VOLUNTEERS AND VULNERABLE COMMUNITIES AT THE CENTER OF GOVERNOR NEWSOM’S STRATEGY TO READY CALIFORNIA FOR DISASTER
California For All Emergency Preparedness Campaign grants released to empower communities and engage one million vulnerable Californians on emergency preparedness
Sacramento, Calif. – California Volunteers, Office of the Governor, announced today the release of nine available grants for the California For All Emergency Preparedness Campaign to deploy a network of volunteers and transform how Californians get ready for the next disaster. Gov. Gavin Newsom first announced the campaign when he declared a state of emergency due to increased risk of wildfire on March 22.
The joint campaign between California Volunteers and the Governor’s Office of Emergency Services (Cal OES) invests $50 million directly into the community to bolster local resiliency and connect one million diverse and vulnerable Californians to culturally and linguistically competent support. Grants available now on California Volunteers’ website.
“Our people centered approach will usher in a new era of emergency preparedness,” said Gov. Newsom. “We are leveraging the power of volunteerism while ensuring preparedness support and information is not only limited to those who have been privileged enough to access, understand and afford it.”
The campaign – which is directed at those experiencing social vulnerability factors including social isolation, poverty, language barriers, and other access and functional needs challenges – extends the impact of volunteer and service programs designed to meet these unique and varied needs. More communities will have access to emergency preparedness training and education.
Such programs include Community Emergency Response Teams (CERT), a FEMA-recognized 20-hour emergency preparedness curriculum. Administered by California Volunteers, CERT programs will increase and further the ability to train Californians. Another includes Listos, an 8-hour Spanish language curriculum, which will be expanded into additional languages and new regions. The campaign creates new disaster teams as part of existing AmeriCorps programs to provide communities with expertise and support during disasters.
“California is taking advantage of “blue sky days” to prepare our communities,” said Karen Baker, California’s Chief Service Officer and lead of California Volunteers. “A California For All is one that empowers those often on the sidelines to access the resources they need to keep themselves and their families safe, regardless of age, disability, language barrier, immigration status or income level.”
According to a 2018 report in the Journal of Gerontological Social Work, low income people, especially those who are also Black and Latino, are significantly less prepared for disaster. Furthering the point, a 2014 PPIC study found that, “whites are twice as likely as Latinos to say they are knowledgeable about disasters even though Latinos (48%) are by far the most likely racial/ethnic group to be very worried (27% Asians, 21% blacks, and 15% whites).”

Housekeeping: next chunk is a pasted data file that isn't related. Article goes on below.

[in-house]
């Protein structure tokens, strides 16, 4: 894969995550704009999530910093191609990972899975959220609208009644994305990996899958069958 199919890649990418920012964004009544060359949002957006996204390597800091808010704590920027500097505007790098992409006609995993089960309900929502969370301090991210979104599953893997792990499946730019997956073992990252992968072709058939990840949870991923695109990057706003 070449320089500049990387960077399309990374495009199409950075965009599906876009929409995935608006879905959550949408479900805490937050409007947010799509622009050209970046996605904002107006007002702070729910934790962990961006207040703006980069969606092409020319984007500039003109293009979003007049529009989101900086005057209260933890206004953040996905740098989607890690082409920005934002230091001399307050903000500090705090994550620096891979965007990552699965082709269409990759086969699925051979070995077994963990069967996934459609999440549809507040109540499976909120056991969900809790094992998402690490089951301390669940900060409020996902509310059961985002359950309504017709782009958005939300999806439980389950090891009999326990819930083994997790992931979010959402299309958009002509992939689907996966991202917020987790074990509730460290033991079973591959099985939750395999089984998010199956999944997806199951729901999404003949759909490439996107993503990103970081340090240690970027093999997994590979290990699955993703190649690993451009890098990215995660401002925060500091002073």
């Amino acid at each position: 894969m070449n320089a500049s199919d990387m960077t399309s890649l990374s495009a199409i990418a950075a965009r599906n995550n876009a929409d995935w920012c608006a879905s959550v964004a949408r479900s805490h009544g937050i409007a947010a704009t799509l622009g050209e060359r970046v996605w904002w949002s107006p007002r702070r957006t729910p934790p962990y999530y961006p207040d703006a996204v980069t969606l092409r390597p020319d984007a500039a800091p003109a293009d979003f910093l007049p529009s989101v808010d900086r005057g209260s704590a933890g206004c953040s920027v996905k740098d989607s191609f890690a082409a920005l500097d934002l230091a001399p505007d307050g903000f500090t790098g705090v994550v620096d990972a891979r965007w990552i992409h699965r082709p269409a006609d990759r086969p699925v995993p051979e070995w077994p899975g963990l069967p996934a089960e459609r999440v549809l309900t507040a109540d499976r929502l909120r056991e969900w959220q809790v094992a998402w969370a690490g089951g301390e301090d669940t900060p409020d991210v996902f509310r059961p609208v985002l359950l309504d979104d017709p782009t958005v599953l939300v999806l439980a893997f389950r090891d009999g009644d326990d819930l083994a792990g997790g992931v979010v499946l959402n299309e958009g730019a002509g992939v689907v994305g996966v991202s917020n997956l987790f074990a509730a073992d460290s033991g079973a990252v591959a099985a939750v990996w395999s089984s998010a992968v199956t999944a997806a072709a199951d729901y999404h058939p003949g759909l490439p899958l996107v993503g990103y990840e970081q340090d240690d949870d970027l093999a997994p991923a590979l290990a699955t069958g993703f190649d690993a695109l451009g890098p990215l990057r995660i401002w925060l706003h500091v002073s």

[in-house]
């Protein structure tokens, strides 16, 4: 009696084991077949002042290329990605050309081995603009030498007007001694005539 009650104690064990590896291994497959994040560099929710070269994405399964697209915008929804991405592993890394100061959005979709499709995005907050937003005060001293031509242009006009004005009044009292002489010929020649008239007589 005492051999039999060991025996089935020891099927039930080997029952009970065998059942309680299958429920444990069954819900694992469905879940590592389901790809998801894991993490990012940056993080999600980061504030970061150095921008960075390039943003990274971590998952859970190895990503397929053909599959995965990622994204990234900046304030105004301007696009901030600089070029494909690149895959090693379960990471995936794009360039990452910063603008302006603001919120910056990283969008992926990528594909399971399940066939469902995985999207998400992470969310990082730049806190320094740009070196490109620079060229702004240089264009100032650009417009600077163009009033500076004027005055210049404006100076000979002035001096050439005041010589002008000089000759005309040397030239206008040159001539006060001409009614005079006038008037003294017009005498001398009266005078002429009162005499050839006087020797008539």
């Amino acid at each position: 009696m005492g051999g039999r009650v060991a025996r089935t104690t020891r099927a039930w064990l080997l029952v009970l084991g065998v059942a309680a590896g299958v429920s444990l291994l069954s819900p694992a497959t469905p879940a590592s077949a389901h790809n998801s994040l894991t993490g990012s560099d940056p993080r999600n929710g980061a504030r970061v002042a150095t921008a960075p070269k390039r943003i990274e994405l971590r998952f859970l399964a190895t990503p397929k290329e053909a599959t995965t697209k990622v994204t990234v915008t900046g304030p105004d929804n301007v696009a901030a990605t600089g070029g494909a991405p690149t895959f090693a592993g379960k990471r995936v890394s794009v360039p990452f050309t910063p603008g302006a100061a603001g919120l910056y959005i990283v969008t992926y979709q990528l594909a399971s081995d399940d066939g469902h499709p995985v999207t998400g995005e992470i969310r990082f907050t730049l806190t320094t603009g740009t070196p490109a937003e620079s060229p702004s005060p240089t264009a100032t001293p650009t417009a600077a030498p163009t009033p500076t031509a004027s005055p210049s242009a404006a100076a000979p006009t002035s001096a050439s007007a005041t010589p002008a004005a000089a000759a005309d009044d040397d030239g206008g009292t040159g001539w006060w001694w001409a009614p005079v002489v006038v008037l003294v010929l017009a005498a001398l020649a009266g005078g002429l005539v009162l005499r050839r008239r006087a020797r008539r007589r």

Community-based organizations in counties across the state will, 1) provide emergency preparedness education and resources to their vulnerable population, and 2) facilitate a community-wide process to identify gaps and solutions in local emergency plans. Additionally, underserved communities will organize to establish and implement a new approach leveraging a peer-to-peer network that educates their own community.
“The worst of our reality spurred by growing threats of disaster brings out the best of who we are as Californians: Rising to serve. And, the governor’s strategy builds upon this truth,” said Baker.
Signed into law on February 13, 2019, Assembly Bill 72 – Budget Act of 2018 allocates $30 million for California Volunteers to distribute and $20 million for Cal OES to distribute through local assistance grants. The first phase of the effort is a request for proposals (RFP) process that aims to select partners in the next two months and begin implementation by summer. Several grants are now available with the others set to release in the weeks to follow.
Specifically, they include grants administered by:
- California For All Public Outreach & Education Preparedness Campaign Support Team ($1,360,000). RFP available, here.
- Statewide Listos Administrator ($2,200,000). RFP released soon, here.
- CERT/Listos Target County Support ($2,000,000). RFP released soon, here.
- CERT/Listos Capacity Building ($8,300,000). RFP available, here.
- 2019 California For All and Listos Preparedness Conference ($500,000). RFP available, here.
- California For All AmeriCorps ($2,640,000). RFP released soon, here.
- California For All Public Outreach and Education Campaign ($13,000,000). RFP released soon, here.
- Target County Partners ($8,000,000). RFP available, here.
- Statewide County Partners ($11,000,000). RFP available, here.
- Animal Disaster Management ($1,000,000). This project expands, statewide, a pilot project. No RFP will be issued. More details, here.
Baker added: “This is an ambitious endeavor, so we’re asking local leaders and all Californians who know their communities best to answer this call to action.”
California Volunteers is the governor’s team that harnesses the spirit of Californians to volunteer, serve and prepare. The office addresses state and local challenges by investing in service solutions and leveraging public, private, and nonprofit resources. Through AmeriCorps, disaster volunteering and preparedness, and community partnerships, California Volunteers transforms small investments into major impacts.
For Immediate Release: Monday, April 15, 2019
Contact: Justin Knighten, (916) 806-0391, Justin.Knighten@CV.CA.GOV
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